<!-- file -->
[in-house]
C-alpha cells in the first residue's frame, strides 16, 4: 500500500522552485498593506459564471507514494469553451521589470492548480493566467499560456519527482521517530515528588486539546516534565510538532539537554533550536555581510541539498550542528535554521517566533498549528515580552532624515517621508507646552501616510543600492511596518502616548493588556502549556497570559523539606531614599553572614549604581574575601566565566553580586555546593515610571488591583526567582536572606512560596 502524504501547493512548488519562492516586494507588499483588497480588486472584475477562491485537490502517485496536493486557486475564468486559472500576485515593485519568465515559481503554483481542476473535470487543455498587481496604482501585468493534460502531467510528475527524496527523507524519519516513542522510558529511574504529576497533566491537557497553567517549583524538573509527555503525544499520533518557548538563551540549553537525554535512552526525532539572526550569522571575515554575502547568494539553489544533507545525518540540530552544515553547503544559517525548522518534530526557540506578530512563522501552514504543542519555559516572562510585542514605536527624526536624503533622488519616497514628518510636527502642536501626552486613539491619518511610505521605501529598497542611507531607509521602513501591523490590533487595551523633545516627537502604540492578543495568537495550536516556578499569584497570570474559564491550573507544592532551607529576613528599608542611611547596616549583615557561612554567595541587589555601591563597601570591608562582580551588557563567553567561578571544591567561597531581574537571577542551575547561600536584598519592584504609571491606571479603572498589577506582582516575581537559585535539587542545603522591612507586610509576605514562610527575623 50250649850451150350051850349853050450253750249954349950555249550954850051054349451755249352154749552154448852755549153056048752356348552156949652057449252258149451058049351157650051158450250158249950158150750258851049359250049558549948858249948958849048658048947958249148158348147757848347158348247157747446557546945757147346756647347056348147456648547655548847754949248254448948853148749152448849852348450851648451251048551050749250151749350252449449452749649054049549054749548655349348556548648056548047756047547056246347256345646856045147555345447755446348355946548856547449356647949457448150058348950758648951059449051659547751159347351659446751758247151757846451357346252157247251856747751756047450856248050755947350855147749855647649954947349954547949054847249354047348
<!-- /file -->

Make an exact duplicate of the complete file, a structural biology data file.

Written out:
[in-house]
C-alpha cells in the first residue's frame, strides 16, 4: 500500500522552485498593506459564471507514494469553451521589470492548480493566467499560456519527482521517530515528588486539546516534565510538532539537554533550536555581510541539498550542528535554521517566533498549528515580552532624515517621508507646552501616510543600492511596518502616548493588556502549556497570559523539606531614599553572614549604581574575601566565566553580586555546593515610571488591583526567582536572606512560596 502524504501547493512548488519562492516586494507588499483588497480588486472584475477562491485537490502517485496536493486557486475564468486559472500576485515593485519568465515559481503554483481542476473535470487543455498587481496604482501585468493534460502531467510528475527524496527523507524519519516513542522510558529511574504529576497533566491537557497553567517549583524538573509527555503525544499520533518557548538563551540549553537525554535512552526525532539572526550569522571575515554575502547568494539553489544533507545525518540540530552544515553547503544559517525548522518534530526557540506578530512563522501552514504543542519555559516572562510585542514605536527624526536624503533622488519616497514628518510636527502642536501626552486613539491619518511610505521605501529598497542611507531607509521602513501591523490590533487595551523633545516627537502604540492578543495568537495550536516556578499569584497570570474559564491550573507544592532551607529576613528599608542611611547596616549583615557561612554567595541587589555601591563597601570591608562582580551588557563567553567561578571544591567561597531581574537571577542551575547561600536584598519592584504609571491606571479603572498589577506582582516575581537559585535539587542545603522591612507586610509576605514562610527575623 50250649850451150350051850349853050450253750249954349950555249550954850051054349451755249352154749552154448852755549153056048752356348552156949652057449252258149451058049351157650051158450250158249950158150750258851049359250049558549948858249948958849048658048947958249148158348147757848347158348247157747446557546945757147346756647347056348147456648547655548847754949248254448948853148749152448849852348450851648451251048551050749250151749350252449449452749649054049549054749548655349348556548648056548047756047547056246347256345646856045147555345447755446348355946548856547449356647949457448150058348950758648951059449051659547751159347351659446751758247151757846451357346252157247251856747751756047450856248050755947350855147749855647649954947349954547949054847249354047348